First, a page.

Wednesday, August 25, 2010

I've got worms!

The care package labeled "LIVE WORMS" arrived via postal service around lunchtime today. Woo hoo!

Thanks to Susie and Nancy for entrusting me with about a pound of their darling red wigglers. I do solemnly swear to do my best to provide them with adequate food, shelter, and love during their time with me. And I'll try to tone down the off-key singing that the houseplants have been complaining about lately.

Even after making the worm welcome sign last week, some additional preparations were in order. A lot of it comes down to common sense, but since I hope to provide my worms with the best possible scenario to flourish -- I want my worms to go to college, become artists and doctors and farmers, lead fulfilling lives as upstanding citizens in the worm community -- I had a whole litany of questions. During an extended counseling session on Sunday, Susie talked me through some dos and don'ts of worm composting. (Easy on the coffee grounds and peach pits, don't open the bin and peer in every five minutes, etc.) I took some measurements and cleared a space below the sink where it's nice and dark, not too hot or cold or moist.

That evening I brought home remnants of the mint and melon salad from a lovely dinner party I attended in Crystal City. I wanted my worms to feel welcome: I'd heard that melons are their favorite. (I'd previously established myself as "the wacky dinner guest who packs out her food scraps" so Kelly wasn't too perturbed when I headed to the metro with a slight wine buzz and a ziploc bag of honeydew rinds.) On Monday morning I shredded some cardboard and drilled holes in a perfectly good plastic bin with my handy cordless drill. (Yes, every self-sufficient modern woman needs her own drill, and I have my former partner, Adam, to thank for this one.) The worm buffet was at last ready for business.

Oh, but when they arrived today I suddenly panicked. Do I have the right balance of cardboard and food? Are there enough air holes? Wait, can I include a few egg shells in the mix? Is it moist enough? I mean, the pamphlet included with my bag-o-worms said to wet until the cardboard and coir (shredded coconut shells) feel sponge-like in consistency. "Sponge-like?" What the...? Is everyone okay in there??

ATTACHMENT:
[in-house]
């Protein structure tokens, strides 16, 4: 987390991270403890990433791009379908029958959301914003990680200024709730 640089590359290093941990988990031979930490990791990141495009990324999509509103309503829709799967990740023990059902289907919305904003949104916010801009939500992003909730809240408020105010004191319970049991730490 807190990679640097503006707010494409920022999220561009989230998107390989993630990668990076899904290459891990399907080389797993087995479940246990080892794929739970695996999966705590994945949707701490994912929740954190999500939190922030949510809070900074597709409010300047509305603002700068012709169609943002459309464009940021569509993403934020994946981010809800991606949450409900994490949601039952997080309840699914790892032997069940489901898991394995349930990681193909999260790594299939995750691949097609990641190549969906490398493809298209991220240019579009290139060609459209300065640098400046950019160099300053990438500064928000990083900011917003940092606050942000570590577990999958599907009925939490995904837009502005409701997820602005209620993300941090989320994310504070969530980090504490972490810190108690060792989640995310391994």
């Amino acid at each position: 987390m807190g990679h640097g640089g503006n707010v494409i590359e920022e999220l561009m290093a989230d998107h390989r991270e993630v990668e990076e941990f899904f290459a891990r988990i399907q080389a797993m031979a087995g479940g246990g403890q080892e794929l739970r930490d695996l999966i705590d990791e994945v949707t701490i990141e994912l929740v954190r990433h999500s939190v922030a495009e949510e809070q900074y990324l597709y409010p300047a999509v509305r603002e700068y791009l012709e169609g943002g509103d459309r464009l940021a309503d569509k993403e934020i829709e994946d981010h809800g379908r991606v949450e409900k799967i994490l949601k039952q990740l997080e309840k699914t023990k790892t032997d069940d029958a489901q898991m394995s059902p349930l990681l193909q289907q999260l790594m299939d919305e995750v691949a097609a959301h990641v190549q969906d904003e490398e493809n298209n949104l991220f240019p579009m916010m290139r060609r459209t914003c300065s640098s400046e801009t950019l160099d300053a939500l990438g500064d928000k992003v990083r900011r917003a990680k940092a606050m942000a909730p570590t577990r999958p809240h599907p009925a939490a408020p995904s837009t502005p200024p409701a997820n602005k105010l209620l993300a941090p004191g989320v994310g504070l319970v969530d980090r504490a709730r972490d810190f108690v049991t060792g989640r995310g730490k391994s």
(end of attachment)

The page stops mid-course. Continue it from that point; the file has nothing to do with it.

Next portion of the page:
It's taking all of my self-control not to peek into the worm bin every five minutes. While worms are blind, they don't like bright light, and someone poking around in there can't be helpful to the adjustment process. They shouldn't be jetlagged coming from Rhode Island, as it's in the same time zone -- do worms even have circadian rhythms? is there such a thing as NST (No-Daylight Standard Time)? -- but they also just went through two days of USPS transit trauma. If it's anything like flying on American Airlines these days, they're probably worn out and grumpy. At least they didn't have to keep taking off their shoes and coats to go through security lines.

Okay, fine, I should let them be. I'm meeting my friend Ben (famous lender of Sheldon!) and his wife tonight for dinner so at least the worms'll have some peace and quiet for a few hours. Maybe I'll just check on my little wigglers before bedtime....

1 comment:

  1. Welcome, worms! Just a quick observation: You may need more ventilation. My first (and only -- I compost all year now) worm bin lasted almost 6 months, till it got too wet and filled up with mites. (Yuck!) And I had more ventilation (small holes drilled all over, a screened drain in the bottom over an empty dish pan, and 2 or 3 ventilated tubes running the length) in my bin than you appear to have in yours!
    Don't be shy with the dry material when you start adding lots of food waste; like compost, the worm bin needs wet & dry.
    Good luck!


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